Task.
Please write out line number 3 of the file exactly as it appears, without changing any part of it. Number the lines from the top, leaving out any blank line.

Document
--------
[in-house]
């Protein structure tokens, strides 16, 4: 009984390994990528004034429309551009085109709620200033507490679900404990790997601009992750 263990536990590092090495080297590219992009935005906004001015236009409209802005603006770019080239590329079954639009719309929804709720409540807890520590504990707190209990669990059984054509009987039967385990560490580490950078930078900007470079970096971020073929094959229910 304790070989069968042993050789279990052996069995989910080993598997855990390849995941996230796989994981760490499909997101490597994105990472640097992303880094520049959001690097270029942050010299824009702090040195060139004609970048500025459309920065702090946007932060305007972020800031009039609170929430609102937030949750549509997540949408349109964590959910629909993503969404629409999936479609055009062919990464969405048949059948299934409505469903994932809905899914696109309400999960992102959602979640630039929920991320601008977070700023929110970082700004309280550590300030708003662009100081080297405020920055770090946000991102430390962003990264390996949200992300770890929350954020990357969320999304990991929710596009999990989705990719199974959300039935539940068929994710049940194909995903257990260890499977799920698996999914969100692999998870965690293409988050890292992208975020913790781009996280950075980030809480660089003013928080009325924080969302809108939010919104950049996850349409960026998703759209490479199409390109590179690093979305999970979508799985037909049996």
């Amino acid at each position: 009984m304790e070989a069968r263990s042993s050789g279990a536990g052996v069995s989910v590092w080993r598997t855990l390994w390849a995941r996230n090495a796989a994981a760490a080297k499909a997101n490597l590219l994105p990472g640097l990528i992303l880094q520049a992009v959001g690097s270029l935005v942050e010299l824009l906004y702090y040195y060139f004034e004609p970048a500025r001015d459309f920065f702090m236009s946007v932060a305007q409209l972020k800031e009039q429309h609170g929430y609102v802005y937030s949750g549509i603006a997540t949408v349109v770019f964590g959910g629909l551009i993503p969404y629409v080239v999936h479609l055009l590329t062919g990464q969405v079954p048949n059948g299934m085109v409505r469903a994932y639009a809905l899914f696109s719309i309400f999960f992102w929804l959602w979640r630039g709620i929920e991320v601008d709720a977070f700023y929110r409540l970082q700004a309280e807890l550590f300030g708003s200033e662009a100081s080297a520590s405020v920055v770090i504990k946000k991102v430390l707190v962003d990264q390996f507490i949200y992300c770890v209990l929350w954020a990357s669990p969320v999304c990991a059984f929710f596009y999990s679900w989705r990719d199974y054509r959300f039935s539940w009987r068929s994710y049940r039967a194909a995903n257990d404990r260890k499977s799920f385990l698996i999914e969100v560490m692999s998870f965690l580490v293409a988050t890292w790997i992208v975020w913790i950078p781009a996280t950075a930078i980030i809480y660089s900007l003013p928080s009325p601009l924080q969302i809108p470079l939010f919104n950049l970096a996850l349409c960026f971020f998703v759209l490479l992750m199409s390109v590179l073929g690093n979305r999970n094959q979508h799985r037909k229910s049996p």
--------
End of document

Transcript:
């Amino acid at each position: 009984m304790e070989a069968r263990s042993s050789g279990a536990g052996v069995s989910v590092w080993r598997t855990l390994w390849a995941r996230n090495a796989a994981a760490a080297k499909a997101n490597l590219l994105p990472g640097l990528i992303l880094q520049a992009v959001g690097s270029l935005v942050e010299l824009l906004y702090y040195y060139f004034e004609p970048a500025r001015d459309f920065f702090m236009s946007v932060a305007q409209l972020k800031e009039q429309h609170g929430y609102v802005y937030s949750g549509i603006a997540t949408v349109v770019f964590g959910g629909l551009i993503p969404y629409v080239v999936h479609l055009l590329t062919g990464q969405v079954p048949n059948g299934m085109v409505r469903a994932y639009a809905l899914f696109s719309i309400f999960f992102w929804l959602w979640r630039g709620i929920e991320v601008d709720a977070f700023y929110r409540l970082q700004a309280e807890l550590f300030g708003s200033e662009a100081s080297a520590s405020v920055v770090i504990k946000k991102v430390l707190v962003d990264q390996f507490i949200y992300c770890v209990l929350w954020a990357s669990p969320v999304c990991a059984f929710f596009y999990s679900w989705r990719d199974y054509r959300f039935s539940w009987r068929s994710y049940r039967a194909a995903n257990d404990r260890k499977s799920f385990l698996i999914e969100v560490m692999s998870f965690l580490v293409a988050t890292w790997i992208v975020w913790i950078p781009a996280t950075a930078i980030i809480y660089s900007l003013p928080s009325p601009l924080q969302i809108p470079l939010f919104n950049l970096a996850l349409c960026f971020f998703v759209l490479l992750m199409s390109v590179l073929g690093n979305r999970n094959q979508h799985r037909k229910s049996p």